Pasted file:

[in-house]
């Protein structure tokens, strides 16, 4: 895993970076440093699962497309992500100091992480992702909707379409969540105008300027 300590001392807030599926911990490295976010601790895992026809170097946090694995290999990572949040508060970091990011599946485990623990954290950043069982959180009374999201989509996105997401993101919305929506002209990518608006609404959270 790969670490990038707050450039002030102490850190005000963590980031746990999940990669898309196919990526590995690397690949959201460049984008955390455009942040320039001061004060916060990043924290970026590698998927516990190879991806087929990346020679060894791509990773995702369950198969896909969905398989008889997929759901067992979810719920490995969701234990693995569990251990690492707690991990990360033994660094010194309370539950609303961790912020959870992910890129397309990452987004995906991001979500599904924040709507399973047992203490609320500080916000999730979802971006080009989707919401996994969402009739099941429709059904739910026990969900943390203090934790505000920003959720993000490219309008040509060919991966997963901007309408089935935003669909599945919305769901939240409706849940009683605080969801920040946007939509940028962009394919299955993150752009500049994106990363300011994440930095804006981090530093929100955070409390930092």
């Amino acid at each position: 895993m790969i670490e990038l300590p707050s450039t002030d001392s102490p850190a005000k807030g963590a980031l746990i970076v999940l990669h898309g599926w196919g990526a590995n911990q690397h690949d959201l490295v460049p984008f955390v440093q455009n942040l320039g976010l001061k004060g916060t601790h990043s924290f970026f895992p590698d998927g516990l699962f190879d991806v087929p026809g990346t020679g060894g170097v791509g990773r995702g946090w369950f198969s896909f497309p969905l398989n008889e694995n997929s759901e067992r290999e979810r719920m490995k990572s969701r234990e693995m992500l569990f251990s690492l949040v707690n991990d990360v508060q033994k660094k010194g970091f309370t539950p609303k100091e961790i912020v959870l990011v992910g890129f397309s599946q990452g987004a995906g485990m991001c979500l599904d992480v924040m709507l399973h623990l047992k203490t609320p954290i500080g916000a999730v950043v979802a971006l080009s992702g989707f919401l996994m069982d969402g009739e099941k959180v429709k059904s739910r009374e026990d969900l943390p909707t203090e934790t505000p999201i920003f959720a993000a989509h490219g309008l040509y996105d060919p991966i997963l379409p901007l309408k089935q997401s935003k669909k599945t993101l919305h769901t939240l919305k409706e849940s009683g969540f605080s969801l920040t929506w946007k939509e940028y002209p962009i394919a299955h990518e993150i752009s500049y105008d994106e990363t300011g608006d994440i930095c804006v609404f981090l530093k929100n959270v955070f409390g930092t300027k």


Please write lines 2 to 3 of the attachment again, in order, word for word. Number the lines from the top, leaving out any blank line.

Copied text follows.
């Protein structure tokens, strides 16, 4: 895993970076440093699962497309992500100091992480992702909707379409969540105008300027 300590001392807030599926911990490295976010601790895992026809170097946090694995290999990572949040508060970091990011599946485990623990954290950043069982959180009374999201989509996105997401993101919305929506002209990518608006609404959270 790969670490990038707050450039002030102490850190005000963590980031746990999940990669898309196919990526590995690397690949959201460049984008955390455009942040320039001061004060916060990043924290970026590698998927516990190879991806087929990346020679060894791509990773995702369950198969896909969905398989008889997929759901067992979810719920490995969701234990693995569990251990690492707690991990990360033994660094010194309370539950609303961790912020959870992910890129397309990452987004995906991001979500599904924040709507399973047992203490609320500080916000999730979802971006080009989707919401996994969402009739099941429709059904739910026990969900943390203090934790505000920003959720993000490219309008040509060919991966997963901007309408089935935003669909599945919305769901939240409706849940009683605080969801920040946007939509940028962009394919299955993150752009500049994106990363300011994440930095804006981090530093929100955070409390930092």
């Amino acid at each position: 895993m790969i670490e990038l300590p707050s450039t002030d001392s102490p850190a005000k807030g963590a980031l746990i970076v999940l990669h898309g599926w196919g990526a590995n911990q690397h690949d959201l490295v460049p984008f955390v440093q455009n942040l320039g976010l001061k004060g916060t601790h990043s924290f970026f895992p590698d998927g516990l699962f190879d991806v087929p026809g990346t020679g060894g170097v791509g990773r995702g946090w369950f198969s896909f497309p969905l398989n008889e694995n997929s759901e067992r290999e979810r719920m490995k990572s969701r234990e693995m992500l569990f251990s690492l949040v707690n991990d990360v508060q033994k660094k010194g970091f309370t539950p609303k100091e961790i912020v959870l990011v992910g890129f397309s599946q990452g987004a995906g485990m991001c979500l599904d992480v924040m709507l399973h623990l047992k203490t609320p954290i500080g916000a999730v950043v979802a971006l080009s992702g989707f919401l996994m069982d969402g009739e099941k959180v429709k059904s739910r009374e026990d969900l943390p909707t203090e934790t505000p999201i920003f959720a993000a989509h490219g309008l040509y996105d060919p991966i997963l379409p901007l309408k089935q997401s935003k669909k599945t993101l919305h769901t939240l919305k409706e849940s009683g969540f605080s969801l920040t929506w946007k939509e940028y002209p962009i394919a299955h990518e993150i752009s500049y105008d994106e990363t300011g608006d994440i930095c804006v609404f981090l530093k929100n959270v955070f409390g930092t300027k």